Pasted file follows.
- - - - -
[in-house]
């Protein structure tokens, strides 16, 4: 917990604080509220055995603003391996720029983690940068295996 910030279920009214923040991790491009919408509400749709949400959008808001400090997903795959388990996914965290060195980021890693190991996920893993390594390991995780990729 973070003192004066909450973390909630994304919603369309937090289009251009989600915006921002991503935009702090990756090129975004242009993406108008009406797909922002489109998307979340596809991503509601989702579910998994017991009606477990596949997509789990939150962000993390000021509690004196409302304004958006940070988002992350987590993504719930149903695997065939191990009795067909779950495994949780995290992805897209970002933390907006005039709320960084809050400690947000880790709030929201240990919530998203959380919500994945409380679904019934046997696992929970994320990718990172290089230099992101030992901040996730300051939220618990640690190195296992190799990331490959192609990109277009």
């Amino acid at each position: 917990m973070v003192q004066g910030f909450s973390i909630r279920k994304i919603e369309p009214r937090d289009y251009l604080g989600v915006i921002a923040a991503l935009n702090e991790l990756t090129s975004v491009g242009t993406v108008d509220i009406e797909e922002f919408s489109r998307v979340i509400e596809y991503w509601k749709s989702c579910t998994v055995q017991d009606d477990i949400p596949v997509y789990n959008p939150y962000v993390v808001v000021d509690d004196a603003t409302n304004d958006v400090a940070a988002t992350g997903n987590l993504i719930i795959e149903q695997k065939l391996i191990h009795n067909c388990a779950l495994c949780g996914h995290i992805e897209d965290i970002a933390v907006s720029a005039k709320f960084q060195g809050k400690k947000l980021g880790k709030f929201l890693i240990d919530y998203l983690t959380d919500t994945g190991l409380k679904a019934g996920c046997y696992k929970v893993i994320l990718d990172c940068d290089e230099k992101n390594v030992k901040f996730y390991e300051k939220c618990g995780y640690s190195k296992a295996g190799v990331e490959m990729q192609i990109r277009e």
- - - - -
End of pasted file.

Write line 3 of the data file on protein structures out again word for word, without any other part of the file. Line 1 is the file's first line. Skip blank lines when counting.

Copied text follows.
């Amino acid at each position: 917990m973070v003192q004066g910030f909450s973390i909630r279920k994304i919603e369309p009214r937090d289009y251009l604080g989600v915006i921002a923040a991503l935009n702090e991790l990756t090129s975004v491009g242009t993406v108008d509220i009406e797909e922002f919408s489109r998307v979340i509400e596809y991503w509601k749709s989702c579910t998994v055995q017991d009606d477990i949400p596949v997509y789990n959008p939150y962000v993390v808001v000021d509690d004196a603003t409302n304004d958006v400090a940070a988002t992350g997903n987590l993504i719930i795959e149903q695997k065939l391996i191990h009795n067909c388990a779950l495994c949780g996914h995290i992805e897209d965290i970002a933390v907006s720029a005039k709320f960084q060195g809050k400690k947000l980021g880790k709030f929201l890693i240990d919530y998203l983690t959380d919500t994945g190991l409380k679904a019934g996920c046997y696992k929970v893993i994320l990718d990172c940068d290089e230099k992101n390594v030992k901040f996730y390991e300051k939220c618990g995780y640690s190195k296992a295996g190799v990331e490959m990729q192609i990109r277009e």